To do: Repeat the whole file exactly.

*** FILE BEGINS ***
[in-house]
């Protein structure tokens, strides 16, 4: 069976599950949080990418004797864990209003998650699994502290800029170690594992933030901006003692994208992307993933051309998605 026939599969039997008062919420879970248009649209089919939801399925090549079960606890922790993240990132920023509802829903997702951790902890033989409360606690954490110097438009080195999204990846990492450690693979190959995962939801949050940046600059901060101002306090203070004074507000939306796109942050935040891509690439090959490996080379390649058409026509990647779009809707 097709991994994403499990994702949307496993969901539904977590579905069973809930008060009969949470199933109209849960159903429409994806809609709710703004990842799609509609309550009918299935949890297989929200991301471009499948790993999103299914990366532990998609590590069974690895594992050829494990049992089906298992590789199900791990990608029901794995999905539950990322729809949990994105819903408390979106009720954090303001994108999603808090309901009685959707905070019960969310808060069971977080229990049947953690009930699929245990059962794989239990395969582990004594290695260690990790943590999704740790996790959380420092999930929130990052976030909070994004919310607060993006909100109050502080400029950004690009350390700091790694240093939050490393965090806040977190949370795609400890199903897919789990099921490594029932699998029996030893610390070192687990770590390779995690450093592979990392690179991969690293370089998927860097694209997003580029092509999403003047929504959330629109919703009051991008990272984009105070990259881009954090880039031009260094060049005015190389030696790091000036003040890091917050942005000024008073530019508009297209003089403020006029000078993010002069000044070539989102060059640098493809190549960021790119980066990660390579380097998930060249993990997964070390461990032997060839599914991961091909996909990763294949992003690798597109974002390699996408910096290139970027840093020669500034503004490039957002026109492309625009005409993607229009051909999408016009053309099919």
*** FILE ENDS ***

[in-house]
């Protein structure tokens, strides 16, 4: 069976599950949080990418004797864990209003998650699994502290800029170690594992933030901006003692994208992307993933051309998605 026939599969039997008062919420879970248009649209089919939801399925090549079960606890922790993240990132920023509802829903997702951790902890033989409360606690954490110097438009080195999204990846990492450690693979190959995962939801949050940046600059901060101002306090203070004074507000939306796109942050935040891509690439090959490996080379390649058409026509990647779009809707 097709991994994403499990994702949307496993969901539904977590579905069973809930008060009969949470199933109209849960159903429409994806809609709710703004990842799609509609309550009918299935949890297989929200991301471009499948790993999103299914990366532990998609590590069974690895594992050829494990049992089906298992590789199900791990990608029901794995999905539950990322729809949990994105819903408390979106009720954090303001994108999603808090309901009685959707905070019960969310808060069971977080229990049947953690009930699929245990059962794989239990395969582990004594290695260690990790943590999704740790996790959380420092999930929130990052976030909070994004919310607060993006909100109050502080400029950004690009350390700091790694240093939050490393965090806040977190949370795609400890199903897919789990099921490594029932699998029996030893610390070192687990770590390779995690450093592979990392690179991969690293370089998927860097694209997003580029092509999403003047929504959330629109919703009051991008990272984009105070990259881009954090880039031009260094060049005015190389030696790091000036003040890091917050942005000024008073530019508009297209003089403020006029000078993010002069000044070539989102060059640098493809190549960021790119980066990660390579380097998930060249993990997964070390461990032997060839599914991961091909996909990763294949992003690798597109974002390699996408910096290139970027840093020669500034503004490039957002026109492309625009005409993607229009051909999408016009053309099919």